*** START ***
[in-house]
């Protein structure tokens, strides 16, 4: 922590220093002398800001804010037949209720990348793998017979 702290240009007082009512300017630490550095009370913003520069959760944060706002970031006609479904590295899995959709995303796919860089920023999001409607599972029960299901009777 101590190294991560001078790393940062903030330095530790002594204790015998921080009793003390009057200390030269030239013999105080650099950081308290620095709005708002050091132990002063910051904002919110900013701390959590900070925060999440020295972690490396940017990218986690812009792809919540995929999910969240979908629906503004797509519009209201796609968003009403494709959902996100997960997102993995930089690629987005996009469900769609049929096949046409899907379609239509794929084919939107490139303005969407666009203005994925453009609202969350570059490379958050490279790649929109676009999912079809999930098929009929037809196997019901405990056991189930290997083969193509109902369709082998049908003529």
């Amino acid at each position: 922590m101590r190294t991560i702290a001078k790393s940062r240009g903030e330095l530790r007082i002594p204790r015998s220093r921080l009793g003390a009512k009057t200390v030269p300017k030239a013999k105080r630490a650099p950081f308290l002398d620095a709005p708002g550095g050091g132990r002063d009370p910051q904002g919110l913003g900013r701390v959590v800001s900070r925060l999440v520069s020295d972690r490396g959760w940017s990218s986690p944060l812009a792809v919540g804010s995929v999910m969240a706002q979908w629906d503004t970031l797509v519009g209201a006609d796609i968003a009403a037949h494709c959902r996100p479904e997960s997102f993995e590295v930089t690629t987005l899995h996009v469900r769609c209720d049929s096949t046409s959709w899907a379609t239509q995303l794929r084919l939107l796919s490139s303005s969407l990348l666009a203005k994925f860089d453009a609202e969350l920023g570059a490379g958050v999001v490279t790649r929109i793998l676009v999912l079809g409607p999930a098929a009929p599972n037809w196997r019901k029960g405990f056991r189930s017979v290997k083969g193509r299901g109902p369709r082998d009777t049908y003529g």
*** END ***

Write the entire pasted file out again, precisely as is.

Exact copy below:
[in-house]
């Protein structure tokens, strides 16, 4: 922590220093002398800001804010037949209720990348793998017979 702290240009007082009512300017630490550095009370913003520069959760944060706002970031006609479904590295899995959709995303796919860089920023999001409607599972029960299901009777 101590190294991560001078790393940062903030330095530790002594204790015998921080009793003390009057200390030269030239013999105080650099950081308290620095709005708002050091132990002063910051904002919110900013701390959590900070925060999440020295972690490396940017990218986690812009792809919540995929999910969240979908629906503004797509519009209201796609968003009403494709959902996100997960997102993995930089690629987005996009469900769609049929096949046409899907379609239509794929084919939107490139303005969407666009203005994925453009609202969350570059490379958050490279790649929109676009999912079809999930098929009929037809196997019901405990056991189930290997083969193509109902369709082998049908003529």
């Amino acid at each position: 922590m101590r190294t991560i702290a001078k790393s940062r240009g903030e330095l530790r007082i002594p204790r015998s220093r921080l009793g003390a009512k009057t200390v030269p300017k030239a013999k105080r630490a650099p950081f308290l002398d620095a709005p708002g550095g050091g132990r002063d009370p910051q904002g919110l913003g900013r701390v959590v800001s900070r925060l999440v520069s020295d972690r490396g959760w940017s990218s986690p944060l812009a792809v919540g804010s995929v999910m969240a706002q979908w629906d503004t970031l797509v519009g209201a006609d796609i968003a009403a037949h494709c959902r996100p479904e997960s997102f993995e590295v930089t690629t987005l899995h996009v469900r769609c209720d049929s096949t046409s959709w899907a379609t239509q995303l794929r084919l939107l796919s490139s303005s969407l990348l666009a203005k994925f860089d453009a609202e969350l920023g570059a490379g958050v999001v490279t790649r929109i793998l676009v999912l079809g409607p999930a098929a009929p599972n037809w196997r019901k029960g405990f056991r189930s017979v290997k083969g193509r299901g109902p369709r082998d009777t049908y003529g």